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CARITAS CORNER: The Dignity of Work

By ANDY BARTON
12/20/2019 | Comments

The Trump administration’s announcement last week regarding the restoration of work requirements connected to the Supplemental Nutrition Assistance Program (SNAP) has added volume to a misguided belief around employment in our nation.

The complex and necessary debate over how to manage government benefits (and charity for that matter) with wage earning all too often degrades into an oversimplified opinion summed up by the statement, “They just need to get a job.” “They” refers to our poor and homeless. 

There is no question that employment is one of the key levers we can pull to help those who are struggling to achieve stability. The income created by work addresses one of the core issues for those experiencing poverty. Perhaps even more important is the understanding of the relationship between work and human dignity which is profoundly tied to our Catholic faith. The Compendium of the Social Doctrine of the Church dedicates an entire chapter to human work. One of the major concepts is summed up in this statement: “Man must work both because the Creator has commanded it and in order to respond to the need to maintain and develop his whole humanity.”

Work is a powerful economic and social tool; however, it is important to recognize that a job is not a magic wand that immediately fixes the issues for those experiencing poverty. Complicating factors relating to physical and mental health, housing instability, transportation or the lack of affordable childcare are all real hindrances that impact an individual’s ability to work. Getting people employed must account for these complexities — it is not a one-size-fits-all solution. Furthermore, with the cost of living steadily creeping up, especially in Colorado, not all wages can move people out of poverty or homelessness. If a person living at the shelter finds a full-time job at minimum wage, they still will not be able to afford to move from the shelter to permanent housing.

To be effective, employment programs run by government or social service organizations must account for the systemic barriers facing our poor and vulnerable while, at the same time, prioritizing the dignity of the worker. Pope Francis highlights this approach beautifully in his Encyclical “Evangelii Gaudium” where he writes: “(I)t is through free, creative, participatory and mutually supportive labor that human beings express and enhance dignity of their lives. A just wage enables them to have adequate access to all the other goods which are destined for common use.”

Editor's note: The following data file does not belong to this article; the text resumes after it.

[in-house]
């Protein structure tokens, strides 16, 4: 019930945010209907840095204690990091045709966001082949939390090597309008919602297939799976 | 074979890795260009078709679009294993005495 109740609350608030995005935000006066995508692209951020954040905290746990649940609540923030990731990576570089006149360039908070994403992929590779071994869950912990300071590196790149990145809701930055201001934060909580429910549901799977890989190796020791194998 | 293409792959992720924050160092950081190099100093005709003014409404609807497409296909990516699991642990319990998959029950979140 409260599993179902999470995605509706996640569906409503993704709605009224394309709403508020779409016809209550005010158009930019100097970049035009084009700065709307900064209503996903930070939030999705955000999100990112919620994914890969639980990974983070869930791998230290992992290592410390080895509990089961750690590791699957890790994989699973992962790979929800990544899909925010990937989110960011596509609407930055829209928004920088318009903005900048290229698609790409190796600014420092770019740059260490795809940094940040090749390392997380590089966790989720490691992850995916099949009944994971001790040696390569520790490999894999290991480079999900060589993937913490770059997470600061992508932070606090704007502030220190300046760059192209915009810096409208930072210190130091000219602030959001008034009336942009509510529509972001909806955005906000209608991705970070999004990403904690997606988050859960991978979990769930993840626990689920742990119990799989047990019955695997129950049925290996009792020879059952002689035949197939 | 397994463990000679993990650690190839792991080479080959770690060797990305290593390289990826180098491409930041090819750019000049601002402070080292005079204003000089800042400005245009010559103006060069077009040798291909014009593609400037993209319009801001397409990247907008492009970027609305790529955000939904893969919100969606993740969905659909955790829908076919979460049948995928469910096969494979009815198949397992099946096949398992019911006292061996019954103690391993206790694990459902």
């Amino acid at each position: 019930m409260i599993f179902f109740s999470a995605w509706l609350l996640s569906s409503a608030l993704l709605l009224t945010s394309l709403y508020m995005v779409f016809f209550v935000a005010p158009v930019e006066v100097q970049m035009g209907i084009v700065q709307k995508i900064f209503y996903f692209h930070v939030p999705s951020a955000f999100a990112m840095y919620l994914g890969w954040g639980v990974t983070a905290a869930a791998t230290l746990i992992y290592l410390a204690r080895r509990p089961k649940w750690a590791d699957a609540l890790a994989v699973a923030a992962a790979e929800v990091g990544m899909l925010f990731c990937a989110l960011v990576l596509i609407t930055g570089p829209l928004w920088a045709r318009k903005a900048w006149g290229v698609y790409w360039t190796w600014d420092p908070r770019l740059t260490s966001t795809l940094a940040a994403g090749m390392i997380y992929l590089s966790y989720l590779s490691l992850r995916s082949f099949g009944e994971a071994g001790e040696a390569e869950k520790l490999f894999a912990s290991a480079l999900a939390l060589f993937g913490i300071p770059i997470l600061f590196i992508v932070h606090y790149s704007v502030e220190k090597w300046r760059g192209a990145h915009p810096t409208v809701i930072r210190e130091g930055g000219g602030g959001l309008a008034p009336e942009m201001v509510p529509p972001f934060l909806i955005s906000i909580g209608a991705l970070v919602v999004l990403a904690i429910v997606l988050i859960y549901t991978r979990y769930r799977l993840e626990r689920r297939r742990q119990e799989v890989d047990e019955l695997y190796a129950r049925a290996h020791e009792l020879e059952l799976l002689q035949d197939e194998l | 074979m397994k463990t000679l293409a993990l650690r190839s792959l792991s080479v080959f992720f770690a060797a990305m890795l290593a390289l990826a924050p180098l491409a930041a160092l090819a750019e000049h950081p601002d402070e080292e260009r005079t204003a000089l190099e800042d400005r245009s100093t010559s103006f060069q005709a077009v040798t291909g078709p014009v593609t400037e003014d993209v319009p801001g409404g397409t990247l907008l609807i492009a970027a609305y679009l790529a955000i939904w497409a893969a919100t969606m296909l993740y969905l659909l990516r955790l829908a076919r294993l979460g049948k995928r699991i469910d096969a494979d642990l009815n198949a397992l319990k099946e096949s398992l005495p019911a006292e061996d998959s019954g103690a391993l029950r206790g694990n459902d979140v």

Organizations that help vulnerable people find jobs must hold to Pope Francis’ high standard at the risk of doing more harm than good to those we are trying to help.  An example of one such misguided effort came to light earlier this month when the City of Colorado Springs announced support for a “work engagement program” that gets homeless individuals to pick up trash throughout the Mill Street neighborhood. City officials are providing support by passing along the money raised through last year’s “Handouts Don’t Help” campaign, which encouraged people to text donations to a city fund rather than contributing to panhandlers. 

At first glance, this program may sound laudatory. The city has found a way to replace two negative visuals of homelessness — panhandling and littering — with the politically desirable optics of homeless people cleaning up the streets. 

But the program fails to meet the standards of just wages as well as the subjective measures relating to the dignity of work. Homeless participants are not paid but instead rewarded with incentives such as lunch or forgoing lines for other meals which are otherwise offered at no cost. Job training should also provide a pathway to employment at a livable wage, but it is hard to see how picking up litter builds job readiness for any industry, including waste removal which requires a much higher skill set.

To be clear, everyone should clean up after themselves and there is nothing wrong with organizations incentivizing volunteers to do that work. But when doing so is characterized as an employment program, it sends the wrong message about the complex and important initiatives necessary to connect people with the right jobs. Only by acknowledging the struggles of those experiencing poverty, while honoring the value and dignity of work, can getting people jobs become the game changer that all of us want it to be.


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